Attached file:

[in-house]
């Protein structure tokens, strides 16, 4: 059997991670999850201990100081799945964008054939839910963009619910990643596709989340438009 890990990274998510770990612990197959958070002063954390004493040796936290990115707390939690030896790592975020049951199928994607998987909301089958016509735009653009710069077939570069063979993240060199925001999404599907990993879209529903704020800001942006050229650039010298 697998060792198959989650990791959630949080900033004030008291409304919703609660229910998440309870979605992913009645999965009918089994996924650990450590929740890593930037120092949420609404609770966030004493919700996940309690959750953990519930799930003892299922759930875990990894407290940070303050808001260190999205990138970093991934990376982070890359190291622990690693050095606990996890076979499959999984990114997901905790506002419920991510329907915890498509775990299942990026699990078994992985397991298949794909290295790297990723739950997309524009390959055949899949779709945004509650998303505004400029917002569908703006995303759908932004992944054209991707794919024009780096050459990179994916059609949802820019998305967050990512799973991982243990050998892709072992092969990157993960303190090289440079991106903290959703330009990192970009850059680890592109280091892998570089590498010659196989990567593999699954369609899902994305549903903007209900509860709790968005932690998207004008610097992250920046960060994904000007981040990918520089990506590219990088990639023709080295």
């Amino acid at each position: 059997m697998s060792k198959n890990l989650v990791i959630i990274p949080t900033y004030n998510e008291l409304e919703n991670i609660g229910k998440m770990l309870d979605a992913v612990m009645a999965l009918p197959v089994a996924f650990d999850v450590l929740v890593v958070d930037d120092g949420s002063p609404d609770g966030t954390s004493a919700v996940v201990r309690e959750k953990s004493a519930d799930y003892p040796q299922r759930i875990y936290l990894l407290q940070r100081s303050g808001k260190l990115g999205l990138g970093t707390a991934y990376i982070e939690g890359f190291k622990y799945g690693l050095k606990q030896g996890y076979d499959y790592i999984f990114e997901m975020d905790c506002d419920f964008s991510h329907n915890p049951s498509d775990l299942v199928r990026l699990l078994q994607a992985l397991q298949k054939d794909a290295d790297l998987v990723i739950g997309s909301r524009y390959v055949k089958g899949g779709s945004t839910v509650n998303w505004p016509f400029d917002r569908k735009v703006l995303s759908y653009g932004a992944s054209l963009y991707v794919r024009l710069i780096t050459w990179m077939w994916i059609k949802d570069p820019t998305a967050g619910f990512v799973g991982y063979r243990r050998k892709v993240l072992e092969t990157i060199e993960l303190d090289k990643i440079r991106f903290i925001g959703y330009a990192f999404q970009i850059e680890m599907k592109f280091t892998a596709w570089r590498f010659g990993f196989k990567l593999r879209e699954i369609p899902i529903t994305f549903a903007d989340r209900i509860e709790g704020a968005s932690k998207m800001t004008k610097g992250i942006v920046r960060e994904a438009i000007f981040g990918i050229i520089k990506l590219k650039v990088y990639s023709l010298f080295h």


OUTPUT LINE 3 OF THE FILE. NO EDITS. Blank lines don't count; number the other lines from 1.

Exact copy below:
């Amino acid at each position: 059997m697998s060792k198959n890990l989650v990791i959630i990274p949080t900033y004030n998510e008291l409304e919703n991670i609660g229910k998440m770990l309870d979605a992913v612990m009645a999965l009918p197959v089994a996924f650990d999850v450590l929740v890593v958070d930037d120092g949420s002063p609404d609770g966030t954390s004493a919700v996940v201990r309690e959750k953990s004493a519930d799930y003892p040796q299922r759930i875990y936290l990894l407290q940070r100081s303050g808001k260190l990115g999205l990138g970093t707390a991934y990376i982070e939690g890359f190291k622990y799945g690693l050095k606990q030896g996890y076979d499959y790592i999984f990114e997901m975020d905790c506002d419920f964008s991510h329907n915890p049951s498509d775990l299942v199928r990026l699990l078994q994607a992985l397991q298949k054939d794909a290295d790297l998987v990723i739950g997309s909301r524009y390959v055949k089958g899949g779709s945004t839910v509650n998303w505004p016509f400029d917002r569908k735009v703006l995303s759908y653009g932004a992944s054209l963009y991707v794919r024009l710069i780096t050459w990179m077939w994916i059609k949802d570069p820019t998305a967050g619910f990512v799973g991982y063979r243990r050998k892709v993240l072992e092969t990157i060199e993960l303190d090289k990643i440079r991106f903290i925001g959703y330009a990192f999404q970009i850059e680890m599907k592109f280091t892998a596709w570089r590498f010659g990993f196989k990567l593999r879209e699954i369609p899902i529903t994305f549903a903007d989340r209900i509860e709790g704020a968005s932690k998207m800001t004008k610097g992250i942006v920046r960060e994904a438009i000007f981040g990918i050229i520089k990506l590219k650039v990088y990639s023709l010298f080295h």